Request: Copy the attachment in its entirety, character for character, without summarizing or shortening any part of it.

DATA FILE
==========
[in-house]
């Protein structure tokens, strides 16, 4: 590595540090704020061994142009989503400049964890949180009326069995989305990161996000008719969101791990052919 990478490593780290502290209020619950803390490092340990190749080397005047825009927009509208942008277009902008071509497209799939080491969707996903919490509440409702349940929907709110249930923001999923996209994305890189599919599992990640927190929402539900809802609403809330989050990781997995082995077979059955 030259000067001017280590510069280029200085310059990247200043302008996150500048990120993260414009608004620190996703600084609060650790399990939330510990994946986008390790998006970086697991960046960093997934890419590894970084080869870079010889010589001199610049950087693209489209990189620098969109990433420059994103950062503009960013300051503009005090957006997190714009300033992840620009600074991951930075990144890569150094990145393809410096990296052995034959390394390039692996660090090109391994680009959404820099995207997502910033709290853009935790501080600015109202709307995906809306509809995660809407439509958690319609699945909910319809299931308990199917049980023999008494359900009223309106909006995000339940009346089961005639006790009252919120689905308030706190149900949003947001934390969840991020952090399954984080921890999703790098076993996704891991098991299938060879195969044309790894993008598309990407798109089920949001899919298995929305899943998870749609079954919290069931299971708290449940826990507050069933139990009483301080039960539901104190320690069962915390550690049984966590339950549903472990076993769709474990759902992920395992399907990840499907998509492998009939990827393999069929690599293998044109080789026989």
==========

[in-house]
């Protein structure tokens, strides 16, 4: 590595540090704020061994142009989503400049964890949180009326069995989305990161996000008719969101791990052919 990478490593780290502290209020619950803390490092340990190749080397005047825009927009509208942008277009902008071509497209799939080491969707996903919490509440409702349940929907709110249930923001999923996209994305890189599919599992990640927190929402539900809802609403809330989050990781997995082995077979059955 030259000067001017280590510069280029200085310059990247200043302008996150500048990120993260414009608004620190996703600084609060650790399990939330510990994946986008390790998006970086697991960046960093997934890419590894970084080869870079010889010589001199610049950087693209489209990189620098969109990433420059994103950062503009960013300051503009005090957006997190714009300033992840620009600074991951930075990144890569150094990145393809410096990296052995034959390394390039692996660090090109391994680009959404820099995207997502910033709290853009935790501080600015109202709307995906809306509809995660809407439509958690319609699945909910319809299931308990199917049980023999008494359900009223309106909006995000339940009346089961005639006790009252919120689905308030706190149900949003947001934390969840991020952090399954984080921890999703790098076993996704891991098991299938060879195969044309790894993008598309990407798109089920949001899919298995929305899943998870749609079954919290069931299971708290449940826990507050069933139990009483301080039960539901104190320690069962915390550690049984966590339950549903472990076993769709474990759902992920395992399907990840499907998509492998009939990827393999069929690599293998044109080789026989």